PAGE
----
Earlier this summer, 15 years since my obsession with its fluorescent corridors, I returned to the mall. I missed it. And I feel gross saying that, because I know that what I refer to is really just a mashed-up glob of evil corporations. My fondness is misplaced, like looking back at a scummy ex-boyfriend — one who ate nothing but Pringles and wore cargo shorts to weddings — and thinking, I miss him.

I drove to the mall on a Saturday. As a kid this would have annoyed my mom, because that's when it's the most crowded. And while it used to be stressful to find a spot in the sprawling parking lot, now it's easy.

From my first step into those hallowed halls, I could tell the mall was different. Deserted. Empty. Sad. Unfamiliar. Filled with stores I'd never heard of, and things I wished I could forget.

Here are the weird, and at times depressing, things that I found there.

2. A jumbo-sized Adam Levine on a Proactiv vending machine.

Imagine walking through the mall, minding your own business, and then, BAM. Giant Adam Levine right in your face. Is he pointing to his own face or the Proactiv?

I didn't realize you could buy this out of vending machines.


6. Justice, formerly (and better) known as Limited Too.

Joanna Borns / BuzzFeed

I'd never heard of Justice, but I soon discovered it's the new name for Limited Too.

While it may seem like a store called Justice should sell police uniforms, or superhero costumes, or sexual bondage items, or weapons, it actually sells clothing for young girls.


10. Hat-World, still going on strong.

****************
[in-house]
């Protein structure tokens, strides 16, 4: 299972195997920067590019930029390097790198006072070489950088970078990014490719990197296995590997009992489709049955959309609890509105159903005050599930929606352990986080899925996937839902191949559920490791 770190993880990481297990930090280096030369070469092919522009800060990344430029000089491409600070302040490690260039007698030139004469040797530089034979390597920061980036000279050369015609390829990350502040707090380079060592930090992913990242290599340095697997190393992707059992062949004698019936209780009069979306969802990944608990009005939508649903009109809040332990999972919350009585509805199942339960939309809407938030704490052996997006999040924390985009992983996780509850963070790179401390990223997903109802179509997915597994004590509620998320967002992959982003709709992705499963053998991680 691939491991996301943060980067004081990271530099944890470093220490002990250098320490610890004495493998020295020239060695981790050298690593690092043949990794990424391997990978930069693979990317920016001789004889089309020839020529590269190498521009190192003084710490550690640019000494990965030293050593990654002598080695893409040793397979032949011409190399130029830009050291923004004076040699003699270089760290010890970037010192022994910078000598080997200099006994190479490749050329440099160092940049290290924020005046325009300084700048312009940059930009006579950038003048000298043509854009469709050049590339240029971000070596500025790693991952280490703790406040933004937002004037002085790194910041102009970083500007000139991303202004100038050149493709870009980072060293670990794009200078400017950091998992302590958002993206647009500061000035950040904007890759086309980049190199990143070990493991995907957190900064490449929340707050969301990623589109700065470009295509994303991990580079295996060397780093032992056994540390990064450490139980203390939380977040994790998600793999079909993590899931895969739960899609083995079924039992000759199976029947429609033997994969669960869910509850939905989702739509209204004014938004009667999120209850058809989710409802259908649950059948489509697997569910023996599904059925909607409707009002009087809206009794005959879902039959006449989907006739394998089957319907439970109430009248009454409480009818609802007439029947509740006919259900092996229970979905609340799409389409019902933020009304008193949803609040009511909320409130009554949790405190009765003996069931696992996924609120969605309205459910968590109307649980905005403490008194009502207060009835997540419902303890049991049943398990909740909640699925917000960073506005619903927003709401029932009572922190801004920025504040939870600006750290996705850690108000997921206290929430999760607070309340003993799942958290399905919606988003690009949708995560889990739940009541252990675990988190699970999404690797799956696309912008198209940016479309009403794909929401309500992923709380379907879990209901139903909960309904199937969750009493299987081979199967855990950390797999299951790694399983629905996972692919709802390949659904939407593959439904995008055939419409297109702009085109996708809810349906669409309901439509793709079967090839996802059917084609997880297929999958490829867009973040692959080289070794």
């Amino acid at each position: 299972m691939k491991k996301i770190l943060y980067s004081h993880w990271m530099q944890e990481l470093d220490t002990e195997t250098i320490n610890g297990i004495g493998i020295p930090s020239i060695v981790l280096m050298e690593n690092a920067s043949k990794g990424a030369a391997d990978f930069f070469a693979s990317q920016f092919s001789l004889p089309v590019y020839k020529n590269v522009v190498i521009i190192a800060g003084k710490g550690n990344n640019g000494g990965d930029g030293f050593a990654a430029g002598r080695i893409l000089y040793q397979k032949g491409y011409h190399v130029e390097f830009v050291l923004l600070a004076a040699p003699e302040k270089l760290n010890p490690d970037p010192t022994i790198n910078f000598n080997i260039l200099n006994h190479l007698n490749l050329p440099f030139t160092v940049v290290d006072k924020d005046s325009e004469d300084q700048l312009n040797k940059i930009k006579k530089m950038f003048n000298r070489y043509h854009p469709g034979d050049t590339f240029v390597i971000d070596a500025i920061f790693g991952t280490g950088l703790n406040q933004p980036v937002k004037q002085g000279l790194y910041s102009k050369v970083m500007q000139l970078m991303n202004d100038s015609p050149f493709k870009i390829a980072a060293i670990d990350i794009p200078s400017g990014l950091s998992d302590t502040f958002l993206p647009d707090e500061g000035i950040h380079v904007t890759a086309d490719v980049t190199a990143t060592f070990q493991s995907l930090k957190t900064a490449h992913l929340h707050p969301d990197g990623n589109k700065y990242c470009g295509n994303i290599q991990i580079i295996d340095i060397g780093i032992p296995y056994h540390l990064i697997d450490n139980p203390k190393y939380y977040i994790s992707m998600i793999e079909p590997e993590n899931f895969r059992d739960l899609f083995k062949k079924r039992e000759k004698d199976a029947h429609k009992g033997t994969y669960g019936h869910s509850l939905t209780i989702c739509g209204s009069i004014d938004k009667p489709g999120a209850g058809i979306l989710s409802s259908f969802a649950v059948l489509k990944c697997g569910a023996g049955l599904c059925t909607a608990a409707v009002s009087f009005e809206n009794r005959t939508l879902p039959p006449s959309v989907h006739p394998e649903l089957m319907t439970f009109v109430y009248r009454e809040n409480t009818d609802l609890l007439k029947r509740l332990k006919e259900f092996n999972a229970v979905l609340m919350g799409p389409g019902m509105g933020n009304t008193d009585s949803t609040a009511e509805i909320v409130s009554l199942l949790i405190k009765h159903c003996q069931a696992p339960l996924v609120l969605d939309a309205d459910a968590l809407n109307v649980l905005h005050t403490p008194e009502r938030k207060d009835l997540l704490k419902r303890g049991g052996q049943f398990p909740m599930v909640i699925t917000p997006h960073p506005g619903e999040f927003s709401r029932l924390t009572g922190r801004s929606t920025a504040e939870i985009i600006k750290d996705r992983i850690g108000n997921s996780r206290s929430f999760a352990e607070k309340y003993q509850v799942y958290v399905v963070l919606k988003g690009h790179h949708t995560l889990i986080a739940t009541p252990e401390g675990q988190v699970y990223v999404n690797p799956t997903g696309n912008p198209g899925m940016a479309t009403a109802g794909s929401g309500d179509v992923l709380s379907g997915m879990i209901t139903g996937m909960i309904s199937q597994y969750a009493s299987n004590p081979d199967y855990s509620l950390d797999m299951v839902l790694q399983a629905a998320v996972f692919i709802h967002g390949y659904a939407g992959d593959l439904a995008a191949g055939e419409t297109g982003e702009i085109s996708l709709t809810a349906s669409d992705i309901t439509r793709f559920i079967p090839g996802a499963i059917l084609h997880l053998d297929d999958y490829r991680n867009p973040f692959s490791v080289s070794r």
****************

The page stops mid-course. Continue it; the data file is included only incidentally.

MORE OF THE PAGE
Joanna Borns / BuzzFeed

Hat-World has been at the mall for as long as I can remember. I've never seen anyone in there buying a hat, but it's still here, and that's something.


12. This place managed to stay in business?????

Joanna Borns / BuzzFeed

This store sells things like incense, power crystals, and formless, flowing bohemian outfits. It was here when I was a kid, and I cannot believe it still exists.

13. The Limited — still weirdly intimidating.

Joanna Borns / BuzzFeed

Those faceless mannequins still give off a vibe like they think they're better than me.

They can definitely pull off hats better than me, that's for sure.

15. Hollister (still a foreboding faux beach shack from my nightmares).

Joanna Borns / BuzzFeed

I thought about going in here, but I just didn't have it in me that day. That I cannot see inside the store no longer seems like a fun mystery worth solving. What's going on in there? It could be a surfer wrestling a horse, or a live sex show, or a lacrosse team doing whippets. It's probably just a bunch of neatly folded T-shirts that say "California" on them, but there's just no way of knowing.

The Mall and Me: An Epilogue

I'll never forget our time together, Mall. But you're different now. You've changed. We've both moved on. Now my desperate attempts at coolness involve fewer soft pretzels. (And more time on the internet sifting through images of sunglasses we both know I can't pull off.) And you, you've got your Splat Balls.

But you provided me with a place to buy Dippin' Dots, and for that I can never repay you. You were my first.* Shhhhh. Don't speak; it's all over now.

*First place to buy a mock-zip fleece pullover that said "USA" on it.